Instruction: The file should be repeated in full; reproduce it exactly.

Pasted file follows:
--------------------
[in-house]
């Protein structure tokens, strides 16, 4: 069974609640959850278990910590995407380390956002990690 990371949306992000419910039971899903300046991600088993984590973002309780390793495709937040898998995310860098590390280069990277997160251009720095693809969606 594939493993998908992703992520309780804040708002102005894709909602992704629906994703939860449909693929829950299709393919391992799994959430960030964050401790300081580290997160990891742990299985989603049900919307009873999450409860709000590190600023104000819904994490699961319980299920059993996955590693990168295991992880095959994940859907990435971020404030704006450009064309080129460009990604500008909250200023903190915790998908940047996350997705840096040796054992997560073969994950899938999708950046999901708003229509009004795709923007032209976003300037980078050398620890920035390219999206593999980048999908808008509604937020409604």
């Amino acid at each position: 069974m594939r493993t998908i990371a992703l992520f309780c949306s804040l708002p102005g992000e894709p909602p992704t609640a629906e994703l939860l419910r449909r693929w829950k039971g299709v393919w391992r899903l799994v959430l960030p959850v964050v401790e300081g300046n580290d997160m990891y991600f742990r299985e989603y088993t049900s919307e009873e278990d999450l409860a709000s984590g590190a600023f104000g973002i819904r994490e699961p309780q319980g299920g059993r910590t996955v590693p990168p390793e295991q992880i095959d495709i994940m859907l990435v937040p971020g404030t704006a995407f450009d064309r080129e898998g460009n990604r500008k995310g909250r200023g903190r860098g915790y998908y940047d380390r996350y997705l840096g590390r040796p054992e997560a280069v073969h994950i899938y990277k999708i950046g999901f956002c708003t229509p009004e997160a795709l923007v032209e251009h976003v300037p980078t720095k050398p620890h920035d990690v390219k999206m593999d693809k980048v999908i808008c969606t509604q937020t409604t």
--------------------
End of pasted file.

[in-house]
């Protein structure tokens, strides 16, 4: 069974609640959850278990910590995407380390956002990690 990371949306992000419910039971899903300046991600088993984590973002309780390793495709937040898998995310860098590390280069990277997160251009720095693809969606 594939493993998908992703992520309780804040708002102005894709909602992704629906994703939860449909693929829950299709393919391992799994959430960030964050401790300081580290997160990891742990299985989603049900919307009873999450409860709000590190600023104000819904994490699961319980299920059993996955590693990168295991992880095959994940859907990435971020404030704006450009064309080129460009990604500008909250200023903190915790998908940047996350997705840096040796054992997560073969994950899938999708950046999901708003229509009004795709923007032209976003300037980078050398620890920035390219999206593999980048999908808008509604937020409604």
């Amino acid at each position: 069974m594939r493993t998908i990371a992703l992520f309780c949306s804040l708002p102005g992000e894709p909602p992704t609640a629906e994703l939860l419910r449909r693929w829950k039971g299709v393919w391992r899903l799994v959430l960030p959850v964050v401790e300081g300046n580290d997160m990891y991600f742990r299985e989603y088993t049900s919307e009873e278990d999450l409860a709000s984590g590190a600023f104000g973002i819904r994490e699961p309780q319980g299920g059993r910590t996955v590693p990168p390793e295991q992880i095959d495709i994940m859907l990435v937040p971020g404030t704006a995407f450009d064309r080129e898998g460009n990604r500008k995310g909250r200023g903190r860098g915790y998908y940047d380390r996350y997705l840096g590390r040796p054992e997560a280069v073969h994950i899938y990277k999708i950046g999901f956002c708003t229509p009004e997160a795709l923007v032209e251009h976003v300037p980078t720095k050398p620890h920035d990690v390219k999206m593999d693809k980048v999908i808008c969606t509604q937020t409604t």